Father and son dressage supremos Ferdi and Michael Eilberg share some of their performance enhancing secrets — from playing with different angles to knowing when your horse needs a rest

1. Don’t forget to practise simple exercises

“When I’m schooling, I have a system based around riding straight lines, corners and circles,” explains Michael. “It helps with suppleness and rideability.”

2. Play with different angles

“Doing shoulder in or quarters in helps with suppling, which in turn lets impulsion through to the contact and allows weight to be transferred onto the hind legs,” says Ferdi.

3. Perform transitions both between and within the paces

“Work within the gait – sending the horse on for four strides, and bringing him back for four strides,” says Ferdi. “The aim is to get the horses to use themselves, going forward and back, before moving on to lateral work.”

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4. Help the horse to help himself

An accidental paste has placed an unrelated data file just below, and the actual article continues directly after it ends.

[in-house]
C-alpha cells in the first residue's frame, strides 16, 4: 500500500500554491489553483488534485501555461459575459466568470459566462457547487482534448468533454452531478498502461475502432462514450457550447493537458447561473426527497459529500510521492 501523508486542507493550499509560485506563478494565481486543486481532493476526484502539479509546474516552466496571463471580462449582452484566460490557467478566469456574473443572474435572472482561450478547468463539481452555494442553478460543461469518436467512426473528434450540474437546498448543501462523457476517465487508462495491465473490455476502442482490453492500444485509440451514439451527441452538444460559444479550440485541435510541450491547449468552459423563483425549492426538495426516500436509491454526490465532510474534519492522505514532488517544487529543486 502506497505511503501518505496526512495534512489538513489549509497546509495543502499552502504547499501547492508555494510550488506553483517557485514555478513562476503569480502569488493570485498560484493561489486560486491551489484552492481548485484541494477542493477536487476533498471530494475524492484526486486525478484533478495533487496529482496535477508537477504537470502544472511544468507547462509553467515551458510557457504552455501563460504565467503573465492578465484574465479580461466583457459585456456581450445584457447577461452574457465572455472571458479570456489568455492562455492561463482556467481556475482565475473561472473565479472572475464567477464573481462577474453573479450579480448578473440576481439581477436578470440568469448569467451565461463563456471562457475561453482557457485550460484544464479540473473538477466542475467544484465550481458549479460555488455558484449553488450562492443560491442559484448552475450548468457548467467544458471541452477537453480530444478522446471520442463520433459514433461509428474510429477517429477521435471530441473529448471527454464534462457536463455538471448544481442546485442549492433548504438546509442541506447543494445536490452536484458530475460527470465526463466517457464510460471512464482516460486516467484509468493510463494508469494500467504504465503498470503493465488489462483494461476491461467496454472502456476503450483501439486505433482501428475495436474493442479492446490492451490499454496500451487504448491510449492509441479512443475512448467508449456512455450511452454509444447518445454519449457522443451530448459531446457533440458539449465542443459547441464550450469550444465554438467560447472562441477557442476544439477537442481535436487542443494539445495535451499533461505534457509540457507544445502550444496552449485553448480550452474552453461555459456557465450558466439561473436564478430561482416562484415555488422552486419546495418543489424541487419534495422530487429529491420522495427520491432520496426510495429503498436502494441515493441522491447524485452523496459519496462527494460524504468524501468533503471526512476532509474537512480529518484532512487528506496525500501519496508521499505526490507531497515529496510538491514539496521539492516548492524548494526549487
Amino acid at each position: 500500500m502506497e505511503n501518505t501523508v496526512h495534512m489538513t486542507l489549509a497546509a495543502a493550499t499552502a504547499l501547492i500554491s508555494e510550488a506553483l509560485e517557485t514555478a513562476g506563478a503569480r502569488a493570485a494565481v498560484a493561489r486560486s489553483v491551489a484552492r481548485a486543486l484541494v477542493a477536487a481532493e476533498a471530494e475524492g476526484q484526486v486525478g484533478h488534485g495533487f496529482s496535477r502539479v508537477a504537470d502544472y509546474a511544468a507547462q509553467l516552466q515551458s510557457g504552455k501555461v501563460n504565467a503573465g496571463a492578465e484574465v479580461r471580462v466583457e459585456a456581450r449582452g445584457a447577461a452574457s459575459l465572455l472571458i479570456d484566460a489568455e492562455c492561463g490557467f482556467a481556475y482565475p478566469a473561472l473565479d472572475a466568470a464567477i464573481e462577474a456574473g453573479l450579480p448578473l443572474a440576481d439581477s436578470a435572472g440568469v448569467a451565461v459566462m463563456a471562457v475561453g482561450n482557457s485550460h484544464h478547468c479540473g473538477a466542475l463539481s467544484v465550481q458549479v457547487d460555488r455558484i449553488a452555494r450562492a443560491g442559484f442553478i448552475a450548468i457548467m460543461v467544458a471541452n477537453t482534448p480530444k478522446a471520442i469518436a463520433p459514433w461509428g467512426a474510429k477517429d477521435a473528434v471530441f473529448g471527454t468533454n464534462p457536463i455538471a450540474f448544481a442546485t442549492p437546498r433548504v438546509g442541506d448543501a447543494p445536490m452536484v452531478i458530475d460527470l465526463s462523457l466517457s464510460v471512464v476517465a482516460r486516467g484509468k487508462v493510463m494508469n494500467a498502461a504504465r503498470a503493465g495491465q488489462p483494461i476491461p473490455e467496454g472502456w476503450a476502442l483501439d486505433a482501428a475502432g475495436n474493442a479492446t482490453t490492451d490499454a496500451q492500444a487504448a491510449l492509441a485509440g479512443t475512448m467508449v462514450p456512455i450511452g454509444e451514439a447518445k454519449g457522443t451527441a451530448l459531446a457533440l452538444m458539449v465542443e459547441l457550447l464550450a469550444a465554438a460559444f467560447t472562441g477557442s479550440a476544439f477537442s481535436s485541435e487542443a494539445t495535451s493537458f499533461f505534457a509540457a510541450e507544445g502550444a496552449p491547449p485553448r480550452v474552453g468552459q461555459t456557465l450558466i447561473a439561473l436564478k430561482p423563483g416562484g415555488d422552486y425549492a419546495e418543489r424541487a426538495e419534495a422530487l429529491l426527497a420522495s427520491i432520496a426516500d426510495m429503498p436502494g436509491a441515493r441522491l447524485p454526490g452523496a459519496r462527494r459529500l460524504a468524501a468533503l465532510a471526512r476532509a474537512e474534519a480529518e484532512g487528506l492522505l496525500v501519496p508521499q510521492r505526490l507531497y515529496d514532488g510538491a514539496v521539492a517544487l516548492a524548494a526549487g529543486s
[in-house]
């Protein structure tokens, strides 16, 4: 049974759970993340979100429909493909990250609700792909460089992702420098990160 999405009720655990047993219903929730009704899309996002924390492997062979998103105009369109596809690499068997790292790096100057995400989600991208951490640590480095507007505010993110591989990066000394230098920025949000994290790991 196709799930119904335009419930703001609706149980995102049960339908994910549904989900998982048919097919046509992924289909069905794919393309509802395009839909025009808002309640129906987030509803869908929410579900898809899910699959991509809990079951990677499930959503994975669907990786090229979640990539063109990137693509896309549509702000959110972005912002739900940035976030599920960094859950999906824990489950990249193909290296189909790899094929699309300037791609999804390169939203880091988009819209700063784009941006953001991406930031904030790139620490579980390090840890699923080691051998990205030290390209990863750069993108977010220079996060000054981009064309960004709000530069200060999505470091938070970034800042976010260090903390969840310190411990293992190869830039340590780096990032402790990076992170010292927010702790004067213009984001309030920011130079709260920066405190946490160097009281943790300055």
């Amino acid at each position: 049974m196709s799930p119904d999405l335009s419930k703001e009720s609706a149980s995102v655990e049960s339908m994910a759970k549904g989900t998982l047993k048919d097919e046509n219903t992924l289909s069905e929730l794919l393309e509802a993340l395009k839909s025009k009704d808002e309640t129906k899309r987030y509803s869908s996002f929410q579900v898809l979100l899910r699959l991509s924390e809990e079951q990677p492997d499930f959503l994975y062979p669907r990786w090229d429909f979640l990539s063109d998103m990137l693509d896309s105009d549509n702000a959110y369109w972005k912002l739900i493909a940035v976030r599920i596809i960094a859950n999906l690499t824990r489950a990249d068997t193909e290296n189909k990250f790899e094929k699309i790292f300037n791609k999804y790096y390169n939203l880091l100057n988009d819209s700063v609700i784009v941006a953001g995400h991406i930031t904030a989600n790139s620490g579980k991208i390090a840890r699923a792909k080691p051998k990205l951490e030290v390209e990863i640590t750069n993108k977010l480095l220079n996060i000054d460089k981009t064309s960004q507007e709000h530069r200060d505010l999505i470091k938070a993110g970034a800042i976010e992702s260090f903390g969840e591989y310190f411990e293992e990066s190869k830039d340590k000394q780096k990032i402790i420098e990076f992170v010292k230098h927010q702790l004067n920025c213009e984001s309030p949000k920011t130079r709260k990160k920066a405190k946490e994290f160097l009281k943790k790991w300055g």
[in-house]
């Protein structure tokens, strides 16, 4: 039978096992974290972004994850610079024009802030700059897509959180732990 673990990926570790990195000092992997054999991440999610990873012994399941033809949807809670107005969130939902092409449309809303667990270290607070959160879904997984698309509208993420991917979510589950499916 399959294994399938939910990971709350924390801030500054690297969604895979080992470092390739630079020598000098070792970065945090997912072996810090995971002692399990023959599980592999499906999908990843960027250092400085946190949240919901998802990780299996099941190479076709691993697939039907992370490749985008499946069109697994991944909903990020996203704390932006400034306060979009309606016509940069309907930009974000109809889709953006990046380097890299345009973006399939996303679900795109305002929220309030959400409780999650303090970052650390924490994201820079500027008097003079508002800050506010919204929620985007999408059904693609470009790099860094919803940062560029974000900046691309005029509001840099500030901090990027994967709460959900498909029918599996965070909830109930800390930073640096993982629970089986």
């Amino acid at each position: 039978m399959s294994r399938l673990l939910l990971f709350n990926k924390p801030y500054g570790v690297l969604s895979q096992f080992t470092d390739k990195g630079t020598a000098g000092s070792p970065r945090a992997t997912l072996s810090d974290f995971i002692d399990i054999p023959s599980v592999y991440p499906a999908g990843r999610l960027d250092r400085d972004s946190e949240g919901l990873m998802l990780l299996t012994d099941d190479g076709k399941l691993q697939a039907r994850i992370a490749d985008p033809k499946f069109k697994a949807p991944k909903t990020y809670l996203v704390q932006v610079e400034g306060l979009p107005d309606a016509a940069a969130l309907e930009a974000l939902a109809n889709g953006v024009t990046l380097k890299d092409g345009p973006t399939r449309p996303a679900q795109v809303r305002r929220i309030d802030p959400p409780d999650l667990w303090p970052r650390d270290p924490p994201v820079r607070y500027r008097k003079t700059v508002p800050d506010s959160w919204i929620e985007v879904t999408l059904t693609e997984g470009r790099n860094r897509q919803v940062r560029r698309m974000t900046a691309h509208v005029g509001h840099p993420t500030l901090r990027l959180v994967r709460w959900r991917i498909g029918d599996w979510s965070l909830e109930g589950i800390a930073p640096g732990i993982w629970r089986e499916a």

“Make sure you wake him up when you need to, with a little kick,” says Ferdi. “Tell him that if he gives you more impulsion, the work will become easier for him. Horses tend to think about where they can save themselves, but you need to let him know what he has to bring to the game. Don’t let the horse struggle with a movement if he doesn’t have enough impulsion.”

5. Know when a rest is needed

“Stretch the horse at the beginning, in the middle and at the end of a session,” advises Ferdi. “Let him relax his muscles after an intensive movement – if you ask too much for too long, you will be asking empty muscles to perform, and this is when the muscle stops protecting ligaments and joints as it should, leading to injury.”

6. Don’t be afraid to mix it up

“We change nosebands and bits quite often to see what is working best and to keep the horses in a good place,” says Michael. “Mostly we tend to work them in a snaffle at home, to get a true reflection of how well they are working through their body.”

7. Pretend you’re a pilot

“Always check the basics whenever you bring a horse out, no matter what you’re riding,” says Ferdi. “You should have a checklist — like a pilot before a plane takes off. Don’t advance to the more difficult movements if the horse isn’t listening, or if straightness and flexion isn’t there.”